TORONTO — Canada’s main stock index stalled in the afternoon after a morning of strong gains in energy, technology and base metals, while U.S. markets also cooled, ending the day with mixed results.
The S&P/TSX composite index was up 42.56 points at 19,857.07.
In New York, the Dow Jones industrial average was down 112.96 points at 33,517.65. The S&P 500 index was down 2.99 points at 3,892.09,while the Nasdaq composite was up 66.36 points at 10,635.65.
The Nasdaq in particular surged in the morning and remained elevated into the early afternoon, reaching as high as 2.25 per cent up before slowing to end the day on a modest close.
U.S. Treasury yields fell further on Monday after dropping Friday on data that showed wage growth was slowing, sparking optimism over the Federal Reserve’s fight against inflation.
The Nasdaq was likely reacting to yields, which often influence the interest-rate-sensitive tech sector, said Michael Greenberg, SVP, portfolio manager, Franklin Templeton Investment Solutions.
“Since then, we’ve had a couple of Fed speakers come on, and just remind everyone that the inflation fight is kind of the main event for them. And they do see the need for rates to go higher and probably stay there longer,” he said.
However, if yields keep rising and stay elevated for longer than the market is expecting, that could be a headwind for the tech sector, said Greenberg.
Oil had an upward price day, once again buoyed by optimism over increased demand from China’s COVID re-opening. It was likely also pulled up by a weaker US dollar, said Greenberg.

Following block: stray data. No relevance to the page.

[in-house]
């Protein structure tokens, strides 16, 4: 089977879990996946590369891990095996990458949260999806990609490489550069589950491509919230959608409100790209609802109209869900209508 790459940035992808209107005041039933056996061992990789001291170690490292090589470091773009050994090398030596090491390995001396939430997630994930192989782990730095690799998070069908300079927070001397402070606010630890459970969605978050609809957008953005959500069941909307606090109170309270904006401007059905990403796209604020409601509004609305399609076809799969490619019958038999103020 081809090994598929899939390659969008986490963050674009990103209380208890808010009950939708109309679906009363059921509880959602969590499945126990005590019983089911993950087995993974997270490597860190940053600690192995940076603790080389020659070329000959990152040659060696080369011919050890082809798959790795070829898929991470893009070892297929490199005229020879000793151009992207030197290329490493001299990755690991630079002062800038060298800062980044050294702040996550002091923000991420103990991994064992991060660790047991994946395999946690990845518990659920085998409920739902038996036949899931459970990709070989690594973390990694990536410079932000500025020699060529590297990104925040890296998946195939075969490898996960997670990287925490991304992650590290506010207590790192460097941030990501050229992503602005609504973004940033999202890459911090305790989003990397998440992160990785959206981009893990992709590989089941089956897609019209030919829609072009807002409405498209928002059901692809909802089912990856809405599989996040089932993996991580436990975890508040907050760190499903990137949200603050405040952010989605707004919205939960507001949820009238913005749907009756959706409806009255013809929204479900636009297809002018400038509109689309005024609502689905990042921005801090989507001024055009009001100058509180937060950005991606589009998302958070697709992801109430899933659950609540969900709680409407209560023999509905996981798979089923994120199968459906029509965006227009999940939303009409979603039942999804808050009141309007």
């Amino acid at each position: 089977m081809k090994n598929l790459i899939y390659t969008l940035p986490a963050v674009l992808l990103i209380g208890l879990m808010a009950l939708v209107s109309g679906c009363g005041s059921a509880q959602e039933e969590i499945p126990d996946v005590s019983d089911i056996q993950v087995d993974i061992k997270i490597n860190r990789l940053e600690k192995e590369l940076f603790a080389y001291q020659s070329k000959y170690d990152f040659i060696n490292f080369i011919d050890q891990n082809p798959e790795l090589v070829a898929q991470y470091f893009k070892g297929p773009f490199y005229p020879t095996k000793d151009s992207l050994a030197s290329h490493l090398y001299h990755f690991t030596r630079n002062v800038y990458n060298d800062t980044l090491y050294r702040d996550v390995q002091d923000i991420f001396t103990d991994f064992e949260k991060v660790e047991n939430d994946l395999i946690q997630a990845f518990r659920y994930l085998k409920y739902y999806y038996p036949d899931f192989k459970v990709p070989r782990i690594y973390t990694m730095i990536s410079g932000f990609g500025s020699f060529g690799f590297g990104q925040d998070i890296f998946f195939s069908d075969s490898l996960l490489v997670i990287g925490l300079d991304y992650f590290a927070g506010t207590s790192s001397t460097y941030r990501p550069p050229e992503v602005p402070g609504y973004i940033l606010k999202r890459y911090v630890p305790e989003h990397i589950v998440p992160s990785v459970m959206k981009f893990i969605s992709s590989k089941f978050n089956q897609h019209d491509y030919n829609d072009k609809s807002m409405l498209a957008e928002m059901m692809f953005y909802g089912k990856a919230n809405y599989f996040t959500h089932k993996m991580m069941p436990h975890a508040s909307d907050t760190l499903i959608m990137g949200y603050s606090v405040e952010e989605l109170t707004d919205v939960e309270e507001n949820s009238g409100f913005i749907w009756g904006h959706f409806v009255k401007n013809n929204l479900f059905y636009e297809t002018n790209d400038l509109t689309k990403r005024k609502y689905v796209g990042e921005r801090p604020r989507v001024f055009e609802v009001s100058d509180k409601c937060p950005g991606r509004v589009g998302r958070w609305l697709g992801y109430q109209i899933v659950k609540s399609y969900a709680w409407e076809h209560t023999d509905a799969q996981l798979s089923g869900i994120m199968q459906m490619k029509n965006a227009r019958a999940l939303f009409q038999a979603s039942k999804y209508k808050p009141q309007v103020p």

“Those two things are kind of driving oil prices higher today. And that’s good for the Canadian dollar. And it’s good for at least certain parts of our equity market.”
The Canadian dollar traded for 74.76 cents UScompared with 74.15 cents US on Friday.
The February crude oil contract was up 86 cents at US$74.63 per barrel and the February natural gas contract was up 20 cents at US$3.91 per mmBTU.
Greenberg said he thinks there’s an interesting fight going on between what the market believes is going to happen and what the Fed is saying it’s going to do.
“I think the market believes that the Fed will raise rates more … But in 2023, they will pivot to actually start having to cut rates as the year progresses,” he said. “And as the economy slows, the Fed is telling us they’re not going to do that. So someone’s wrong. We don’t know who yet.”
The February gold contract was up US$8.10 at US$1,877.80 an ounce and the March copper contract was up 12 cents at US$4.03 a pound.
Companies in this story: (TSX:GSPTSE, TSX:CADUSD=X)